Circulation pp 61-76 | Cite as

Medical Police

  • David Trotter
Part of the Language, Discourse, Society book series


Defoe neither originated nor exhausted the metaphor of circulation. In 1651, it had enabled Thomas Hobbes to conceive money as the lifeblood of the commonwealth:

By the means of which measures, all commodities, movable and immovable, are made to accompany a man to all places of his resort, within and without the place of his ordinary residence; and the same passeth from man to man, within the commonwealth; and goes round about, nourishing, as it passeth, every part thereof; in so much as this concoction, is as it were the sanguification of the commonwealth: for natural blood is in like manner made of the fruits of the earth; and circulating, nourisheth by the way every member of the body of man.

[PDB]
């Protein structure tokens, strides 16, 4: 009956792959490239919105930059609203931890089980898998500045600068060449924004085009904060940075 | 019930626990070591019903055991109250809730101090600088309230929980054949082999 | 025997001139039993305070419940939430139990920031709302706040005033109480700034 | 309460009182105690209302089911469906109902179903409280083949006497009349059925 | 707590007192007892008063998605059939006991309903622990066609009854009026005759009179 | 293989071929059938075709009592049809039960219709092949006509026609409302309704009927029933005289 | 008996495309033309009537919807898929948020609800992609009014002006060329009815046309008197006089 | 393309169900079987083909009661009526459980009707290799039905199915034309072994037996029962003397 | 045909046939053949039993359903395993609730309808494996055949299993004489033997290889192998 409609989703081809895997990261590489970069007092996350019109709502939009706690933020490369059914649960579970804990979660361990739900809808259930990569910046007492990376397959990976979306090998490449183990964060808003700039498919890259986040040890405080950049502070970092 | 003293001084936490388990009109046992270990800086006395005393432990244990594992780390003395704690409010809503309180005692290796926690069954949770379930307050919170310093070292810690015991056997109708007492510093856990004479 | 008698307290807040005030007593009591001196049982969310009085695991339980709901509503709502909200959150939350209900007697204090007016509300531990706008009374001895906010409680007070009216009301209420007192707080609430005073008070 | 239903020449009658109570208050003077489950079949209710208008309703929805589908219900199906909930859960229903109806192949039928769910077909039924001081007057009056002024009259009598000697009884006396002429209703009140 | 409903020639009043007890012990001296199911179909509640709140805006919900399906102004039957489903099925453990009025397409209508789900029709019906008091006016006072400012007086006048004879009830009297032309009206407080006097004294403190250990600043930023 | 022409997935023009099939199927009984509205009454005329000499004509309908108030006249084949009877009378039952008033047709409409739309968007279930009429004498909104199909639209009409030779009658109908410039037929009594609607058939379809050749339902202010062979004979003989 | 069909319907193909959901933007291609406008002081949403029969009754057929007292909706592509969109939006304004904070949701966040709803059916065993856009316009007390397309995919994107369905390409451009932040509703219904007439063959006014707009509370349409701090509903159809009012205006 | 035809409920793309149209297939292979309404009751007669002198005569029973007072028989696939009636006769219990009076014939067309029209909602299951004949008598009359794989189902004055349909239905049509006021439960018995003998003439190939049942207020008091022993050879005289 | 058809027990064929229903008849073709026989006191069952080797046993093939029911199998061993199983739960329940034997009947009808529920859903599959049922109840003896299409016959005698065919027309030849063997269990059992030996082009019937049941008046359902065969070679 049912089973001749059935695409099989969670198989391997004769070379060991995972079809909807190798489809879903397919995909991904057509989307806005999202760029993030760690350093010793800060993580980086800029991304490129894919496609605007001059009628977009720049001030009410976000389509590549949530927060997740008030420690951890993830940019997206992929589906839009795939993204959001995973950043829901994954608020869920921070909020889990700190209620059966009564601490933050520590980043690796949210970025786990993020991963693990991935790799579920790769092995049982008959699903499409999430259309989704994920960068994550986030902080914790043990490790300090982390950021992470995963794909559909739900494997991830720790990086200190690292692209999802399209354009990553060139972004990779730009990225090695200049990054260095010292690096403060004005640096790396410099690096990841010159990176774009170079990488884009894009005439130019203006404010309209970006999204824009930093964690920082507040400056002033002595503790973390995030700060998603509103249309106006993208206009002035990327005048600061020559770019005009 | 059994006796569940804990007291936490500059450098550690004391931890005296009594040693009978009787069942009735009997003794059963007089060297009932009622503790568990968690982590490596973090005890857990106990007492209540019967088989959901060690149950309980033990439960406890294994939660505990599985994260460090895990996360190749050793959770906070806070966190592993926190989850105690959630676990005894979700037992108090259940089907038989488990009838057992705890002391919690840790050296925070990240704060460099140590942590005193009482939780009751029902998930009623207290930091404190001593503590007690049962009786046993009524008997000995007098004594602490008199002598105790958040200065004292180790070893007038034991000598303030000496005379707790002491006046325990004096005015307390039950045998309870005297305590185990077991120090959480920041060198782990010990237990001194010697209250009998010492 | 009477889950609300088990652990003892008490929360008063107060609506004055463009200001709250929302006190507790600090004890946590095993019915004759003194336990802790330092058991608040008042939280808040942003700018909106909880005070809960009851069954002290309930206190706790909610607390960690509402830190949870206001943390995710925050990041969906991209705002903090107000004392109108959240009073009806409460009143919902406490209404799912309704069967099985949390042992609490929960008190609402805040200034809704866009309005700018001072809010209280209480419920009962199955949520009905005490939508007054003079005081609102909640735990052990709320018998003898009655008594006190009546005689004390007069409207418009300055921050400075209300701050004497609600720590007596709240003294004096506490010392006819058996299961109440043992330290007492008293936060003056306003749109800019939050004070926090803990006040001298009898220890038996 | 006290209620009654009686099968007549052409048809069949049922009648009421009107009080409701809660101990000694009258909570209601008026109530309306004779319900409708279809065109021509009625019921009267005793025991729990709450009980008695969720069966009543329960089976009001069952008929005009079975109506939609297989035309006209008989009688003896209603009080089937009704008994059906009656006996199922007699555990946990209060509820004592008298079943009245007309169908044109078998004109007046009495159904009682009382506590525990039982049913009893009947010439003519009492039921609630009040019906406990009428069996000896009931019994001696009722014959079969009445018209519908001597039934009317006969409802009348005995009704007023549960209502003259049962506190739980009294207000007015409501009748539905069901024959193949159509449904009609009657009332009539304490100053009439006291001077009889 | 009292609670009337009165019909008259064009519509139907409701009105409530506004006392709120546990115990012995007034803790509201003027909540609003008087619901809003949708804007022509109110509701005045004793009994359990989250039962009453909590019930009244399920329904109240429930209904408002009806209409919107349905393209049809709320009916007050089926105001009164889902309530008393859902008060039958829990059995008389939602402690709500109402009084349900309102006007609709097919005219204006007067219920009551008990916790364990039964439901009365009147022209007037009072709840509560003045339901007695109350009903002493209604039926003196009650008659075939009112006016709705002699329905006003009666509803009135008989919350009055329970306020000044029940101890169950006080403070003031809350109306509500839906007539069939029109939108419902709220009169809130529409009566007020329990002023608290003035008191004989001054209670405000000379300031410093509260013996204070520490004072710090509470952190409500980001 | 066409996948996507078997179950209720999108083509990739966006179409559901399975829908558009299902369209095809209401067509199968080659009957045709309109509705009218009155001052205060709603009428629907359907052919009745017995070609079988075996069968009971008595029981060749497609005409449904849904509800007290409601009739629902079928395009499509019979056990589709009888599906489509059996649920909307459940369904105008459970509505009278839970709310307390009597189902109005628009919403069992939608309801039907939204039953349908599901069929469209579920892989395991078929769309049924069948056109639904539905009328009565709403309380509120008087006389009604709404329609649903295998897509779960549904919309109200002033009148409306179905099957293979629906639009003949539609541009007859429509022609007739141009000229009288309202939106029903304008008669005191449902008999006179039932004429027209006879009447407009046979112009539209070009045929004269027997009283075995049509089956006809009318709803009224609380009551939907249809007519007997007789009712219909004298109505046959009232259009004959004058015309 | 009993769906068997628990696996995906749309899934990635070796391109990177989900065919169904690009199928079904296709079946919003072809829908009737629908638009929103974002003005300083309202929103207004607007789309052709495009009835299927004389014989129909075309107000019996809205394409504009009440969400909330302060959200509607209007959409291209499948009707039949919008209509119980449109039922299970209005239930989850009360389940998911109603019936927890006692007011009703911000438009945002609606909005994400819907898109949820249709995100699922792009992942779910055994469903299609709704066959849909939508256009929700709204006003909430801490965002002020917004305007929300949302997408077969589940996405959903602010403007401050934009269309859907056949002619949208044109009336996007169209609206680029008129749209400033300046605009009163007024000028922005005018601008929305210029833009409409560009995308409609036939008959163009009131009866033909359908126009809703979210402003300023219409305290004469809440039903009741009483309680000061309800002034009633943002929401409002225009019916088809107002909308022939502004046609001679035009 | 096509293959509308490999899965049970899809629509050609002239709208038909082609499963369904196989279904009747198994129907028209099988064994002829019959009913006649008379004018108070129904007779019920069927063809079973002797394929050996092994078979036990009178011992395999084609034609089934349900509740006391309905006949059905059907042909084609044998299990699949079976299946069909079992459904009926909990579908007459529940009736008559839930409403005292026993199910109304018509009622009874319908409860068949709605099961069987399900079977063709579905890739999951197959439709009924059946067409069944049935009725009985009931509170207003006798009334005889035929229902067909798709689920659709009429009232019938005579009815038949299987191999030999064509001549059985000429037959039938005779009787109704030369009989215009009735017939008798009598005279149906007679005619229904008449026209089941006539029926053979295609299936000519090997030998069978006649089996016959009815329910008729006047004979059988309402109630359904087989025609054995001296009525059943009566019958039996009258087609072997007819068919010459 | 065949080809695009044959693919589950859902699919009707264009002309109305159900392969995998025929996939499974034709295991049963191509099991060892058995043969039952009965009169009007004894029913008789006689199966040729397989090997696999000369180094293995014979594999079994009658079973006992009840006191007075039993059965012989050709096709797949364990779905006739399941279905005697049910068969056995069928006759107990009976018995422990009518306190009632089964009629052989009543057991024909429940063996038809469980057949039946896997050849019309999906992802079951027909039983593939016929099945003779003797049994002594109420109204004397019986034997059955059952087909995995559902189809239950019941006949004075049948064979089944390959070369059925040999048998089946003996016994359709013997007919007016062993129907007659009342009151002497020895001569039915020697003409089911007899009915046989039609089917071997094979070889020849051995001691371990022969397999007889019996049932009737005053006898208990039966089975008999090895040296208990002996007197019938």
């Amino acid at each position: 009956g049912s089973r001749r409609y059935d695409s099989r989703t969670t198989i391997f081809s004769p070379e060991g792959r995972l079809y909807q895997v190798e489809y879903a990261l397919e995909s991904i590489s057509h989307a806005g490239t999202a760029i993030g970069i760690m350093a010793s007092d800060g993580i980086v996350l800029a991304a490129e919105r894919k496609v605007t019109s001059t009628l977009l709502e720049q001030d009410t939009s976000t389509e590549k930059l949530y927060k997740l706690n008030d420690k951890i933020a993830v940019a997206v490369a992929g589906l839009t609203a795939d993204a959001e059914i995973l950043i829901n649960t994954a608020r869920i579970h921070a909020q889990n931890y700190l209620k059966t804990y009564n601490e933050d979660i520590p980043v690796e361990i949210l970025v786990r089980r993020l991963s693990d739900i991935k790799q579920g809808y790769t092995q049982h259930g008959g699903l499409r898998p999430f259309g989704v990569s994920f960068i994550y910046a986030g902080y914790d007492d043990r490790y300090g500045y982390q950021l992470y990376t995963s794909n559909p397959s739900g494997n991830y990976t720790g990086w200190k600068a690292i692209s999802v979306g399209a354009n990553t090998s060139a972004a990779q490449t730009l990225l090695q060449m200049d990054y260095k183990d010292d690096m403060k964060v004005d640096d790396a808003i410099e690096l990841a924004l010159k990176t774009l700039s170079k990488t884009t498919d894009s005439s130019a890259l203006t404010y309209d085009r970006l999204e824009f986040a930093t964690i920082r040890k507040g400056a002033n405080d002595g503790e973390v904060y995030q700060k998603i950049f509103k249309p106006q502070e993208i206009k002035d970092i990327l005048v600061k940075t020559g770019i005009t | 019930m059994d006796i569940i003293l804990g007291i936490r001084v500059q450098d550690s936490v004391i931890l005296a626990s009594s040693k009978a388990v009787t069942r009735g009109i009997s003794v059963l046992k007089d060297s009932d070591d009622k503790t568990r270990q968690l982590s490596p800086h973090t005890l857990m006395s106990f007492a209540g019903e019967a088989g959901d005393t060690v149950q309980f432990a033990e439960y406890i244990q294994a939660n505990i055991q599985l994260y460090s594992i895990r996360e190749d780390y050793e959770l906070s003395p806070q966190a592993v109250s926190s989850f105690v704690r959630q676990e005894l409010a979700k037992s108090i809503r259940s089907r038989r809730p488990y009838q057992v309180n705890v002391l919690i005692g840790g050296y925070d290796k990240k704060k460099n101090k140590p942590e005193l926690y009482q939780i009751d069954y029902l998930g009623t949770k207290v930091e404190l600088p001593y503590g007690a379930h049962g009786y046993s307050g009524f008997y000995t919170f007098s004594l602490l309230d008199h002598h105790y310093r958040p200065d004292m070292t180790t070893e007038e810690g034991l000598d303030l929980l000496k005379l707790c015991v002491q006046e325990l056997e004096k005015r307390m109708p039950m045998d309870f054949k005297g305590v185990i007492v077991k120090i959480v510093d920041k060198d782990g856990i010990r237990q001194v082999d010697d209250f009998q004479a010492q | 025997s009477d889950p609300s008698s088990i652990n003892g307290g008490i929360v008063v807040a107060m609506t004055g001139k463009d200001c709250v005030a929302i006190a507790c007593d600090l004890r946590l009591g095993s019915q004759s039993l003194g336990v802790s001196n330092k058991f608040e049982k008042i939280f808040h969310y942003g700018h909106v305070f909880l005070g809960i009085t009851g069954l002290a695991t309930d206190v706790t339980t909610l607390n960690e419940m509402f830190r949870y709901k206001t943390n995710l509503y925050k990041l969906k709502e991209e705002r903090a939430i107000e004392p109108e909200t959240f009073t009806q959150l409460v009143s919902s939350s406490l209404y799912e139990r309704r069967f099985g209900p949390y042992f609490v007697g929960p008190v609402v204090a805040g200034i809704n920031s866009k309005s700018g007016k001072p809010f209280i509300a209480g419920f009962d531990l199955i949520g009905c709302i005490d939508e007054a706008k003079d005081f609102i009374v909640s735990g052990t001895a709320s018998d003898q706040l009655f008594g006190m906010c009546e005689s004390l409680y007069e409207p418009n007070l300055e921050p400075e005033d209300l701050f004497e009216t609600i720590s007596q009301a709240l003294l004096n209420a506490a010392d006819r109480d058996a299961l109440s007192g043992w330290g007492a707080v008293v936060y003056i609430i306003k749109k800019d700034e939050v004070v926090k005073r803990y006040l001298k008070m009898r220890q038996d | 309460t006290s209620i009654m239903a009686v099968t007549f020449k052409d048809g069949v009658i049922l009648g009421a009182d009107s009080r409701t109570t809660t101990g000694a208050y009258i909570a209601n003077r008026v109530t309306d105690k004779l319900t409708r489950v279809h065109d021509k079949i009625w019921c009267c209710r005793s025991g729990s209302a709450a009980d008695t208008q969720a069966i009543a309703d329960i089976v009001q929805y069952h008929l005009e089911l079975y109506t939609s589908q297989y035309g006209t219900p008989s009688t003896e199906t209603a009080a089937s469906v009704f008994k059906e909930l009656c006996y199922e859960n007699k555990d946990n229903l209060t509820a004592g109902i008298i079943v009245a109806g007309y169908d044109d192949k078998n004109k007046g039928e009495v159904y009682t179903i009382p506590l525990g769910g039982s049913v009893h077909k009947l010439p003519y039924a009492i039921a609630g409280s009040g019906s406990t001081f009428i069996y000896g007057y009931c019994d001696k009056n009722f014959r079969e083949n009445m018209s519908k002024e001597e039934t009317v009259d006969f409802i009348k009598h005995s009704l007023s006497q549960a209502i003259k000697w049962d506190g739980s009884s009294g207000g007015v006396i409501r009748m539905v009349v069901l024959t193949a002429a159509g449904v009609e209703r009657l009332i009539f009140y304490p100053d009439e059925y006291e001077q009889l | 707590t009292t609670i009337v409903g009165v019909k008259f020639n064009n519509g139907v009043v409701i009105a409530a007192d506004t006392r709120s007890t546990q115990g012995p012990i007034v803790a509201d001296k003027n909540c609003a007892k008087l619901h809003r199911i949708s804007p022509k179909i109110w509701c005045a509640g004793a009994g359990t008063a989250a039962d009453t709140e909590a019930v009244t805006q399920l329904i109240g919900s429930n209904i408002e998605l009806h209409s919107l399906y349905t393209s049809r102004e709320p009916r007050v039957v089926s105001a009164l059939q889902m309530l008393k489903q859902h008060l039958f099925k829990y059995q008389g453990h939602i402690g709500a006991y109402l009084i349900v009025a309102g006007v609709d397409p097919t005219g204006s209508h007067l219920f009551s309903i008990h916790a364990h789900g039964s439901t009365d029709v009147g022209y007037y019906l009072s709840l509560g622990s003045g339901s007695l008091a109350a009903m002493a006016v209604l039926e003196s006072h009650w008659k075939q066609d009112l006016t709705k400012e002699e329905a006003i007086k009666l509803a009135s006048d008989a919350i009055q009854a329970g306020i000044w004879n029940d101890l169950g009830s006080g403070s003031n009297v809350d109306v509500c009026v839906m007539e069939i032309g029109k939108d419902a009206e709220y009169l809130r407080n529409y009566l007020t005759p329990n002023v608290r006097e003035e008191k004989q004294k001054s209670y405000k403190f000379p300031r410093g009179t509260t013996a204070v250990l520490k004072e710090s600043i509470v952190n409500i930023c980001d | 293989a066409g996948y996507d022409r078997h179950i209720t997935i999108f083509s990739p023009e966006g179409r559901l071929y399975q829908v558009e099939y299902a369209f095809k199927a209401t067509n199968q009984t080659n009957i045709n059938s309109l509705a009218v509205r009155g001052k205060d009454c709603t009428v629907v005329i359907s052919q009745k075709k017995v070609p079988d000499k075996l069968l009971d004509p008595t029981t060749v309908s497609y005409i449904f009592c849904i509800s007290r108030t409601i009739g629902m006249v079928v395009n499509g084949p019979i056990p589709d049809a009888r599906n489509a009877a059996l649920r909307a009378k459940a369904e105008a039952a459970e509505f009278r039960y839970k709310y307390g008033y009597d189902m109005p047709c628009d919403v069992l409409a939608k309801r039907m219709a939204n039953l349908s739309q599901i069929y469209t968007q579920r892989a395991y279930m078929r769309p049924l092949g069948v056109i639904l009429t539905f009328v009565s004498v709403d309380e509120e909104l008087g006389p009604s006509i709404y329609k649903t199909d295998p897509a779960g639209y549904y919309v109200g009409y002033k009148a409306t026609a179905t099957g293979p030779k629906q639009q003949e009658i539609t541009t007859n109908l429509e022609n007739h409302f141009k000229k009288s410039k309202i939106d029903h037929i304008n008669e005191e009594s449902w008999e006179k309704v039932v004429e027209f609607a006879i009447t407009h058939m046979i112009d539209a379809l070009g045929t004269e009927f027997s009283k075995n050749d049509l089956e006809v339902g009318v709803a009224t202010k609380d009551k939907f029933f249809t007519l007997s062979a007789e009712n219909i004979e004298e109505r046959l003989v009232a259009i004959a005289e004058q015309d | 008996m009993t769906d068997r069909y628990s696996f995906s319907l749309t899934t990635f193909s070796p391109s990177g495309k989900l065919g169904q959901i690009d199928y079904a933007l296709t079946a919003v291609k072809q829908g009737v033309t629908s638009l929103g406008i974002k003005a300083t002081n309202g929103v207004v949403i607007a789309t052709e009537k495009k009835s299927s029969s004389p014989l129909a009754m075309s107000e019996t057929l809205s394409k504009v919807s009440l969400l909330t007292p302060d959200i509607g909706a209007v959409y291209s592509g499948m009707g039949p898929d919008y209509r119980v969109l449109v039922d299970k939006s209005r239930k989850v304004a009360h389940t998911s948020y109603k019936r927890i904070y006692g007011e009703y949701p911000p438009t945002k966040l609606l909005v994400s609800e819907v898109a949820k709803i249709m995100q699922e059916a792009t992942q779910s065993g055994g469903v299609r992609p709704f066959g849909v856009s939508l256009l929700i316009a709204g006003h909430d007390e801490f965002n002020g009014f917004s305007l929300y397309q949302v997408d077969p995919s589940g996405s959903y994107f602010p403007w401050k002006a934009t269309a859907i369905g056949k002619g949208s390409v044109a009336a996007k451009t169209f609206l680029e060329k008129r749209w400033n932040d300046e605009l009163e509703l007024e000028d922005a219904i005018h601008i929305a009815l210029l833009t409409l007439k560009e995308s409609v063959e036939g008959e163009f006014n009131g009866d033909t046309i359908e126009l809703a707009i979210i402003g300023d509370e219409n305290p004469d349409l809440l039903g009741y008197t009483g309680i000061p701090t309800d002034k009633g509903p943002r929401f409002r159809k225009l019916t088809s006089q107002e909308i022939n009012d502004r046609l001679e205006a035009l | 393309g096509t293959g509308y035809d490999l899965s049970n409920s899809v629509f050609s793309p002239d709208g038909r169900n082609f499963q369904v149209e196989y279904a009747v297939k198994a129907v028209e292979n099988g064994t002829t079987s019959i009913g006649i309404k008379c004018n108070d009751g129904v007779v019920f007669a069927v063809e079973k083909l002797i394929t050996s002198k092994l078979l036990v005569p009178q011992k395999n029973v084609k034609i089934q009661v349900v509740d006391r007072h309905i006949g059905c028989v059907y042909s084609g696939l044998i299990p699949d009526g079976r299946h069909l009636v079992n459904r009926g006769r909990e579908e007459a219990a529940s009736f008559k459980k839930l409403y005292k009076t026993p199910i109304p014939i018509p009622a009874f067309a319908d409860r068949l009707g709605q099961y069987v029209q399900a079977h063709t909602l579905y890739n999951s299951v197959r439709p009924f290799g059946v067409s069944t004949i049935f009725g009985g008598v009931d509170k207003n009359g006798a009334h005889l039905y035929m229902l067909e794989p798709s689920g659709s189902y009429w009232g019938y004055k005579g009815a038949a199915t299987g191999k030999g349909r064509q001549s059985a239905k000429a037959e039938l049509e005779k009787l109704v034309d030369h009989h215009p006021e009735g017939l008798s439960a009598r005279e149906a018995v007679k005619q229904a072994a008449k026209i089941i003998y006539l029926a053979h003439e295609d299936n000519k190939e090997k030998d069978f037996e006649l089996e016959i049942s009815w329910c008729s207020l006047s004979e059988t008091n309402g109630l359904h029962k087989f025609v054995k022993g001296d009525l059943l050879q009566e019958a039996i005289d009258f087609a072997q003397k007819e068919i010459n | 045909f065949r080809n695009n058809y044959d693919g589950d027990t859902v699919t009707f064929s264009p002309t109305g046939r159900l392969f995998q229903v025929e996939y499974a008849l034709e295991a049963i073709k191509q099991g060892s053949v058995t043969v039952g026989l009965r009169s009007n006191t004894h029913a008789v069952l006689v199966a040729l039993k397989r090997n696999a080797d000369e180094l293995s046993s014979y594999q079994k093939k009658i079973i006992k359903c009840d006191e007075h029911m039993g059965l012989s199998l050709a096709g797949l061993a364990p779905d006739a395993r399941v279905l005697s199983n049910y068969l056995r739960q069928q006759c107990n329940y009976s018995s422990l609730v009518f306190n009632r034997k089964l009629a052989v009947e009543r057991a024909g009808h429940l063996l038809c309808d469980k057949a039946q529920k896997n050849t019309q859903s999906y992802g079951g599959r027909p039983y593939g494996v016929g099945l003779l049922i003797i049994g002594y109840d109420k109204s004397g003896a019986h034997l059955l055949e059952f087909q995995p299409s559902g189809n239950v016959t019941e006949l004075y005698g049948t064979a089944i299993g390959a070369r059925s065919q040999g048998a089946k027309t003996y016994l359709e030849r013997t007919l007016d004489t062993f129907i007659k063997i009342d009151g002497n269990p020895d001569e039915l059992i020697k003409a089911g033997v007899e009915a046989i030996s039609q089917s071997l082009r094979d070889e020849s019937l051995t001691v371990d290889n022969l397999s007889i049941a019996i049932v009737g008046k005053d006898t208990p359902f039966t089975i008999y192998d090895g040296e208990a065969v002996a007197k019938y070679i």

Medical Police Invisible Hand Parish School Social Body Visible Hand 
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Notes and Reference

  1. 3.
    Michel Foucault, The Order of Things (1970), ch. 6Google Scholar
  2. Keith Tribe, Land, Labour and Economic Discourse (1978), ch. 5.Google Scholar
  3. 5.
    For example, Eric Roll, A History of Economic Thought 4th edn (1973), pp. 138–9.Google Scholar
  4. 19.
    M. W. Flinn, Introduction to Edwin Chadwick, Report on the Sanitary Condition of the Labouring Population of Great Britain (Edinburgh, 1965 ), p. 22.Google Scholar
  5. 34.
    Francoise Choay, The Modern City: Planning in the Nineteenth Century, trans. Marguerite Hugo and George R. Collins (New York, 1969 ), p. 18.Google Scholar

Copyright information

© W. D. Trotter 1988

Authors and Affiliations

  • David Trotter

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